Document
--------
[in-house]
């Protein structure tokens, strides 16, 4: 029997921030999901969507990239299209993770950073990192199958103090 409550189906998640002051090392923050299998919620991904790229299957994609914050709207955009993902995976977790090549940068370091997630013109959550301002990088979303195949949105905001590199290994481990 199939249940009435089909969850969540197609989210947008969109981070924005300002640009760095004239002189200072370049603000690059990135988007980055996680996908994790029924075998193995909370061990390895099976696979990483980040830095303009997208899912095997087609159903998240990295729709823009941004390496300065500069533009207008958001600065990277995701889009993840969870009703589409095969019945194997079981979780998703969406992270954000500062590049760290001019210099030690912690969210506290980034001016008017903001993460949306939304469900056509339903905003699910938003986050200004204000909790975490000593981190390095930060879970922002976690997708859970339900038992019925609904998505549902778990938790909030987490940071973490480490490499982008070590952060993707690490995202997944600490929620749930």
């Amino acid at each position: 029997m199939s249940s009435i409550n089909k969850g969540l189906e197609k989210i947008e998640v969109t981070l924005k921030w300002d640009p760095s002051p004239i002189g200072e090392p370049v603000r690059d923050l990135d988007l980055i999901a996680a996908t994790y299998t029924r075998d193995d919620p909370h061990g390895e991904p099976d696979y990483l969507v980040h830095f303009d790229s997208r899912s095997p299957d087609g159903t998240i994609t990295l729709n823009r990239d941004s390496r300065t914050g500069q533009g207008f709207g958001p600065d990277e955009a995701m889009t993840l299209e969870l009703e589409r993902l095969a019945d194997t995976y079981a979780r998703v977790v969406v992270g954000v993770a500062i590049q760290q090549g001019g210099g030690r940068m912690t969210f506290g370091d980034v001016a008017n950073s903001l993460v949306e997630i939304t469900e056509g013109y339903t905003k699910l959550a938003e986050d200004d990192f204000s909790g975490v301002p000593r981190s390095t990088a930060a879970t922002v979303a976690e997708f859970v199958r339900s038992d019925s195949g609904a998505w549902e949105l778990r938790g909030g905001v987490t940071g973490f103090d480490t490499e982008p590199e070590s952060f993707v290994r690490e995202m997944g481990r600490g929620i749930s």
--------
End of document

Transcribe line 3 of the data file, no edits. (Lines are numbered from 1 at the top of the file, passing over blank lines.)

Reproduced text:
């Amino acid at each position: 029997m199939s249940s009435i409550n089909k969850g969540l189906e197609k989210i947008e998640v969109t981070l924005k921030w300002d640009p760095s002051p004239i002189g200072e090392p370049v603000r690059d923050l990135d988007l980055i999901a996680a996908t994790y299998t029924r075998d193995d919620p909370h061990g390895e991904p099976d696979y990483l969507v980040h830095f303009d790229s997208r899912s095997p299957d087609g159903t998240i994609t990295l729709n823009r990239d941004s390496r300065t914050g500069q533009g207008f709207g958001p600065d990277e955009a995701m889009t993840l299209e969870l009703e589409r993902l095969a019945d194997t995976y079981a979780r998703v977790v969406v992270g954000v993770a500062i590049q760290q090549g001019g210099g030690r940068m912690t969210f506290g370091d980034v001016a008017n950073s903001l993460v949306e997630i939304t469900e056509g013109y339903t905003k699910l959550a938003e986050d200004d990192f204000s909790g975490v301002p000593r981190s390095t990088a930060a879970t922002v979303a976690e997708f859970v199958r339900s038992d019925s195949g609904a998505w549902e949105l778990r938790g909030g905001v987490t940071g973490f103090d480490t490499e982008p590199e070590s952060f993707v290994r690490e995202m997944g481990r600490g929620i749930s």